Manufacturing Companies: Fight Back Against Internal Fraud

Aug 25, 2020Business Consulting, Manufacturing

Internal fraud drains more than $3.7 trillion dollars annually from global businesses, according to the Association of Certified Fraud Examiners (ACFE). According to ACFE’s latest Report to the Nations, the median internal fraud loss in manufacturing and production companies is $194,000.

Although companies can experience pilferage from customers, vendors, and other sources, employees account for the highest losses, when taking into account offenses such as fraudulent insurance claims, unauthorized time off, and theft of proprietary information. Crimes can be as simple as stealing company supplies or as complex as sophisticated financial statement fraud.

More specifically, fraud by managers and key executives generates the highest dollar losses because these employees are in a good position to falsify financial, credential, work-related, or test-related documents for personal gain. In today’s competitive environment, manufacturers need to have good systems in place to monitor and control all phases of their operations.

What can your manufacturing company do to prevent theft? The ACFE report found these measures to be effective:

  1. Improve internal controls. For example, do not allow the same employee to keep books, collect funds, write checks and reconcile bank accounts. Arrange for monthly bank statements to be delivered unopened to the company owner, who should review them for unusual transactions, such as declining deposits and checks to unfamiliar parties. If your accounting functions are in the hands of one or two people, your business is at a higher risk of experiencing fraud. Outsourcing your accounting reduces this risk and allows for better internal controls. Your outsourced accountant should be able to identify problems, flag errors, and notify you of any inconsistencies.
  2. Conduct background checks on new employees.
  3. Arrange for fraud audits by Smith Schafer or an internal audit department. We can conduct regular independent internal control studies of cash accounts, bank statements, and other items to detect criminal activity. Surprise audits are an effective, yet underutilized, tool in the fight against fraud.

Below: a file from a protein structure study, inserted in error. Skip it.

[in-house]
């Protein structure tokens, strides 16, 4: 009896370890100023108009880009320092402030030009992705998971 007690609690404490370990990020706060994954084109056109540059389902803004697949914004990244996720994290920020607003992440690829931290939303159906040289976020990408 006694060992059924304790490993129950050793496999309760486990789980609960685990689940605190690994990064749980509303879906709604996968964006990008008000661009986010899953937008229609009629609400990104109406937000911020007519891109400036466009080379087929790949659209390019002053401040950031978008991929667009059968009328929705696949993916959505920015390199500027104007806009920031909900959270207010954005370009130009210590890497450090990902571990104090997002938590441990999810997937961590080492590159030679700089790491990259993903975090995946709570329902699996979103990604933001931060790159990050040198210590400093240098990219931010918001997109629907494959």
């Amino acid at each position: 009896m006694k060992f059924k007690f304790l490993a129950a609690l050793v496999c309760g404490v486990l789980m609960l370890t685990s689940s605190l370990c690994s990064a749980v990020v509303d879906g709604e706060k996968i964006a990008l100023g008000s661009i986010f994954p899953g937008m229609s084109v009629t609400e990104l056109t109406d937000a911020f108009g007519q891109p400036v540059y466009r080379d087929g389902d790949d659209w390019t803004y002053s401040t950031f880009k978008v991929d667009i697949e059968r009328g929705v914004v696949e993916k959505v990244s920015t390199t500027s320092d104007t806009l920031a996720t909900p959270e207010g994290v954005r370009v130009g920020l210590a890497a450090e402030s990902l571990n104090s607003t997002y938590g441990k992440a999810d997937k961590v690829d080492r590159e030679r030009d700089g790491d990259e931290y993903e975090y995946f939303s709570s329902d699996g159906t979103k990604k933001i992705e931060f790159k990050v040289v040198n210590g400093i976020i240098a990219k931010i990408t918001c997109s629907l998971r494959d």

4. Be willing to prosecute perpetrators. Some organizations take no legal action because they are afraid of bad publicity, reached a private settlement, wanted closure, or considered internal punishment sufficient.
  5. Provide ethics training for employees. Educate staff members about the possible sources of fraud and consequences, such as the loss of jobs, raises, and profits.
  6. Institute anonymous fraud reporting mechanisms, such as hotlines. Fraud is commonly discovered through tips from employees, vendors, customers, or other sources. These people are frequently in a position to see violations of company policies or excessive personal spending by colleagues.
  7. Install workplace surveillance devices. For example, a video camera monitoring a loading dock where theft is suspected.
  8. Look for behavioral red flags including the perpetrator living beyond his or her means and having financial difficulties. They can also involve an unwillingness to share duties, a “wheeler-dealer” attitude, divorce or family issues, addiction problems, refusal to take vacations, and an unusually close association with vendors or customers.

Take a zero-tolerance stand on fraud. With a few basic procedures in place, internal business theft can be significantly reduced — or even eliminated — so your manufacturing company can flourish. Integrating internal controls into a manufacturing company’s processes does not need to mean severely increasing the overhead charges. Small tasks can be introduced to limit risk and use minimal time.

Questions on how to improve your company’s internal controls?

Let’s start the conversation. Contact us today to schedule a free 30-minute consultation with one of our industry experts.


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